If optical therapy is warranted, such as PDT, then an optical radiation exposure is determined and programmed into the interactive computer workstation controlling the scanning optical fiber system. The PDT treatment is an optical scan of high intensity laser illumination typically by high power laser source 482, pre-selected for the PDT fluorescent dye, and is controlled using dichroic filters, attenuators, and electromechanical shutters, as explained above. In a frame-sequential manner, both fluorescence images and visible images are acquired during PDT treatment. The medical practitioner monitors the progress of the PDT treatment by observing these acquired images on both displays.
With reference to FIG. 9B, an optical fiber system 460′ is used for 3D imaging, biopsy, and monitoring endoscopic surgery. To enable 3D imaging in a quasi-stereo view of the ROI, an HMD 490 is included. In addition, the system includes high resolution color monitor 464, which was described above in connection with FIG. 9A. Also, an IR optical phase detector 492 is included for range finding. High frequency modulation of IR illumination can be measured to determine phase shifts due to optical propagation distances on the order of a few millimeters. The distance between the distal end of the scanning optical fiber or light waveguide and ROI 486 can be important in evaluating the intensity of light that should be applied during endoscopic surgery, for mapping a specific ROI 487 to determine its boundary or size, and for determining the size and shape of features such as a volume of a tumor comprising the ROI. An UV-visible biopsy light source 494 enables an optical biopsy to be carried out at specific ROI 487. The spectrophotometer and spectrum analyzer in block 474 are useful in monitoring the status of the ROI during endoscopic surgery being carried out, since the condition of the ROI during the endoscopic surgery can sometimes best be determined based upon the spectrum analysis provided by this instrumentation. In other respects, the components used for the alternative functions provided in FIG. 9B are identical to those in FIG. 9A.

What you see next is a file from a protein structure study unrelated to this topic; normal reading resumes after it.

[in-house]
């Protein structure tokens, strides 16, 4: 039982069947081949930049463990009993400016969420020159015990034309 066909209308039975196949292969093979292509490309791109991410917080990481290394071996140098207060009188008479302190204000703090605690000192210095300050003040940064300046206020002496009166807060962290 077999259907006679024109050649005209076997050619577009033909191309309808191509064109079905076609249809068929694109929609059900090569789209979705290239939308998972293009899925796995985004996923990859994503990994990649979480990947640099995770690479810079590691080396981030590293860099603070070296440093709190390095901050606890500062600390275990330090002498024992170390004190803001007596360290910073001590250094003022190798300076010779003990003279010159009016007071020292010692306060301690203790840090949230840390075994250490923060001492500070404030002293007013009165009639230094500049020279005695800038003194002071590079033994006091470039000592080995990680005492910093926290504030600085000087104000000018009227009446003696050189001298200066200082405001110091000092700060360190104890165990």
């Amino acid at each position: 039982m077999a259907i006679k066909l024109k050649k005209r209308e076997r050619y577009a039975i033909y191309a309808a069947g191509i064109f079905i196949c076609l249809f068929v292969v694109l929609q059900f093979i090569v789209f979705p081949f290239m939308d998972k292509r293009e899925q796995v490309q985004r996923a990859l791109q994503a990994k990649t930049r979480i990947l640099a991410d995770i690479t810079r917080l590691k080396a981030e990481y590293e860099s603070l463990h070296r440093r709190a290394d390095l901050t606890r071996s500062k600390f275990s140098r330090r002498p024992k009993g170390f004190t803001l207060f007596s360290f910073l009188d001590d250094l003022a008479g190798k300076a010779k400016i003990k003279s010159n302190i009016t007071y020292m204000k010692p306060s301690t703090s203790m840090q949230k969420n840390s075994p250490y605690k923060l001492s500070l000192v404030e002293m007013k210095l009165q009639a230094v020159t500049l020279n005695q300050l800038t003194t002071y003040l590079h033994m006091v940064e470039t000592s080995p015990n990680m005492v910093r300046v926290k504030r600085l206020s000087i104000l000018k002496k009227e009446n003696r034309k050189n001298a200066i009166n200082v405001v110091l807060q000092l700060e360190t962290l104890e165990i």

When using system 460′, a medical practitioner again searches for tumors by moving the flexible tip of single scanning optical fiber while watching high resolution color monitor 464 that shows the visible wavelength (full-color) image. When a tumor is found, the scanning optical fiber is mechanically stabilized. Again, the ROI is centered within the FOV, and then magnified with the multi-resolution capability. However, if the surrounding tissue is moving so the acquired image is not stationary, a snapshot of the image is captured and transferred to the interactive computer workstation monitor, which is a touch screen type display. The boundary of the stationary ROI is outlined on the touch screen, and a volume of the tumor is estimated from a diameter measurement in pixels and a distance measurement between the scope and the tissue using IR optical phase detector for range finding 492. An optical biopsy is taken with UV-visible biopsy light source 494, which can be a fiber-coupled arc lamp for elastic scattering spectroscopy (ESS). If warranted for this tumor, the optical radiation exposure is calculated, and a treatment protocol is programmed into interactive computer workstation monitor 462. For maintaining image stabilization, digital image processing algorithms can be calibrated for automatically segmenting this ROI or processing to eliminate motion artifacts from the acquired images in real-time, which may be equivalent or less than the display frame rate. The laser surgical treatment of cauterization can occur with high intensity laser 482 (IR) that is optically coupled with the visible optical sources. If the IR range finding option is not required, but an IR temperature monitor or laser monitor is desired, then the IR source can instead be used for these alternative monitoring functions. In a frame-sequential manner, both the IR and visible images are acquired during the laser surgery and cauterization. The IR image is either a mapping of the back scatter from the laser illumination as it scans the ROI or a thermal image of the ROI, which can be displayed on the interactive computer display as pseudo-color over a grayscale visible image. The medical practitioner monitors the progress of the IR radiation treatment by observing these acquired images on both the high resolution and touch screen display monitors.